The club’s records show that Harry Gem was certainly a member between 1864 and 1869.
Sadly, there is no hard evidence to prove he introduced the game of lawn tennis to the club, directly.
Whatever the case, the Archery Society’s fixture card for 1875 does show tennis was well established at the Edgbaston club by then.
Meanwhile, the story moves to London, where a retired Indian Army Major, Walter Clopton Wingfield, was amusing himself, knocking a ball around on his lawn. Like Gem and Perera before him, Wingfield mixed elements of Real Tennis and racquets, coming up with a new game he called, Sphairistike.
Despite its exotic look, the name simply meant “ball game” in Greek. Wingfield’s court was a rather strange, hour-glass shape, with a net across the middle. And, his rules were confusing, to say the least.
Patent So confident was he that his new game would catch on, Wingfield took a bold step. On February 23, 1874, he went to London’s Trade Hall to patent his version of the game that would eventually become Lawn Tennis, thus ensuring that his name went down in history as its official inventor.
At first, Wingfield sold his Sphairistike game as a neatly packaged boxed set, containing: Four light Real Tennis racquets, a net with pegs, and ribbons to draw the court.
Potential customers were advised they “must already have a grass surface on which to install the court that should be in the shape of an hourglass.” Originally, Wingfield had merely intended his new game to be a more popular form of Real Tennis.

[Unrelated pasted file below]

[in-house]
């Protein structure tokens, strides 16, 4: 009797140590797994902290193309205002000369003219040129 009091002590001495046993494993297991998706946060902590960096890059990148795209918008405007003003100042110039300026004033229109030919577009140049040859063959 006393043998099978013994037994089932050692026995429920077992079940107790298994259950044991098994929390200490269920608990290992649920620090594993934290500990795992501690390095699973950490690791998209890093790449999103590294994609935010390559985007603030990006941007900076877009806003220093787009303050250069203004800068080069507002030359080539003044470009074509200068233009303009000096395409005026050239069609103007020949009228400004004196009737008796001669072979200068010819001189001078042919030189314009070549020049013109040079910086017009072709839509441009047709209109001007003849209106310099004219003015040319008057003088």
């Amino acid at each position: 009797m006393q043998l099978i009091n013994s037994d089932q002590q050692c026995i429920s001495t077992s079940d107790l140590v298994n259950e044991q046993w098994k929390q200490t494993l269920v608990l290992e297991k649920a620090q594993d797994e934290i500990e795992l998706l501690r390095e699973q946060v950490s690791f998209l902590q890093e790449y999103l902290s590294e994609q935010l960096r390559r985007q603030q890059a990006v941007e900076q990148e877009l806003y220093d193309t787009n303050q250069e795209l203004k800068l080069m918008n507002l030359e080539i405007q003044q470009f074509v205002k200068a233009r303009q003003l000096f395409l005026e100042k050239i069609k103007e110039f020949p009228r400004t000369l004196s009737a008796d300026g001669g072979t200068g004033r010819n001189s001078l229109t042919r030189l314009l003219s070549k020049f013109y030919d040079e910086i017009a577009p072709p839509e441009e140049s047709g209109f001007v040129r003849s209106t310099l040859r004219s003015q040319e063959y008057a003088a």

So, his court was designed to be portable, for indoor and outdoor use. But, by the time he’d finished tweaking the rules, the game bore little resemblance to Real Tennis.
The fact that Wingfield had taken out a patent on his invention was very unusual at the time, but it made all the difference.
That, and a few strokes of luck, ensured his game became wildly successful, whereas the game devised by Gem and Perera had remained very much a hobby for family and friends.
Wingfield’s major stroke of luck came in the shape of the All England Croquet Club in Wimbledon.
In 1874, the year Wingfield acquired his patent, the illustrious club found itself short of cash.
To boost its finances, the club decided to take a chance and add some new Sphairistike courts.
Bold move Three years later, the club needed to raise more cash to buy a new roller and pay rising rents.